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Proposed changes for Truth in Lending
The Federal Reserve Board will issue new rules for mortgage lenders next week that could require mortgage brokers obtain written agreements from borrowers in order to collect yield spread premiums, and prohibit the coercion of appraisers to inflate property valuations. Changes to Regulation Z, which spells out the Fed’s implementation of the Truth in Lending Act, were proposed in December (see story).

At the time, the Fed said it was also considering requiring lenders making "higher priced" loans to verify a borrower’s ability to repay an adjustable-rate mortgage loan after a payment reset, document income and assets using tax returns or other third-party documents, and establish escrow accounts for taxes and insurance, which borrowers could opt out of after one year.

The Fed, which has received more than 2,500 comments on the proposed changes, is scheduled to vote on them Monday. In a speech Tuesday, Federal Reserve Chairman Ben Bernanke said poor lending practices contributed to the sharp increase in mortgage delinquencies and foreclosures, and that the new rules will "address some of the problems that have surfaced in recent years … especially high-cost mortgage lending." The rules will apply to all lenders, not just banks, Bernanke said, adding that the Fed "received many helpful comments on our proposal and we incorporated a number of them into the final rules."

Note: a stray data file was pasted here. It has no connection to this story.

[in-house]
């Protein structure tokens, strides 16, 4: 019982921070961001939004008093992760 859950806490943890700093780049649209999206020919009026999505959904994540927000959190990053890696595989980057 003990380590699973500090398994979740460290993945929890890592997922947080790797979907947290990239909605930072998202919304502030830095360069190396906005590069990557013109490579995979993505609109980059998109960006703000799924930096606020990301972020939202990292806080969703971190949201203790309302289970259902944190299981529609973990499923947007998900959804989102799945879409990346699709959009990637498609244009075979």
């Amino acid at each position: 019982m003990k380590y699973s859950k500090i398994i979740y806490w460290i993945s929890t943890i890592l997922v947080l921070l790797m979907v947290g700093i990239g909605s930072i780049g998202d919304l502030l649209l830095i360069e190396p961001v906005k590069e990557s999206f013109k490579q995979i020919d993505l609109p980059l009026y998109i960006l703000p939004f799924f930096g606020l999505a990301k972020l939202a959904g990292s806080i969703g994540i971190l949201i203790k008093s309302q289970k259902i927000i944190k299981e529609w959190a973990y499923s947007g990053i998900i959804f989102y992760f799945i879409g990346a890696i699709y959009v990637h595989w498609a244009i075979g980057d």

IndyMac sells off mortgage branch offices
Prospect Mortgage Co. LLC will acquire most of troubled alt-A lender IndyMac Bancorp’s retail mortgage branch offices, the company said Tuesday. More than 60 IndyMac branch offices with 750 employees will be rebranded as Prospect Mortgage, with IndyMac executives John Johnston and Ron Bergum remaining on board and reporting to Prospect Mortgage CEO Mark Filler.

In a press release, Filler said the acquisition represented "growth for the right reasons, not just for the sake of growth," allowing Prospect Mortgage to boost its investment in marketing, technology and customer service. Prospect Mortgage, which last year acquired Metrocities Mortgage LLC, is backed by a private equity fund, Sterling Partners. IndyMac announced this week that it would stop originating most loans after the company was unable to raise capital needed to meet regulatory requirements.

HUD warns Congress against meddling with FHA
Secretary of Housing Steve Preston warned Congress Tuesday against requiring the Federal Housing Administration to guarantee loans made with seller-funded down-payment assistance, and called a proposed moratorium on risk-based pricing for FHA insurance premiums "a big mistake."

The Bush administration will implement risk-based pricing on Monday, charging FHA borrowers an upfront premium of 1.25 percent to 2.25 percent, depending on their credit standing. Until now, all borrowers have paid an upfront premium of 1.5 percent of their loan balance, regardless of credit score (see story). Critics say risk-based pricing will hurt lower-income borrowers. A sweeping housing bill moving through the Senate would not only expand FHA loan guarantee programs by $300 billion but would block FHA from implementing risk-based pricing.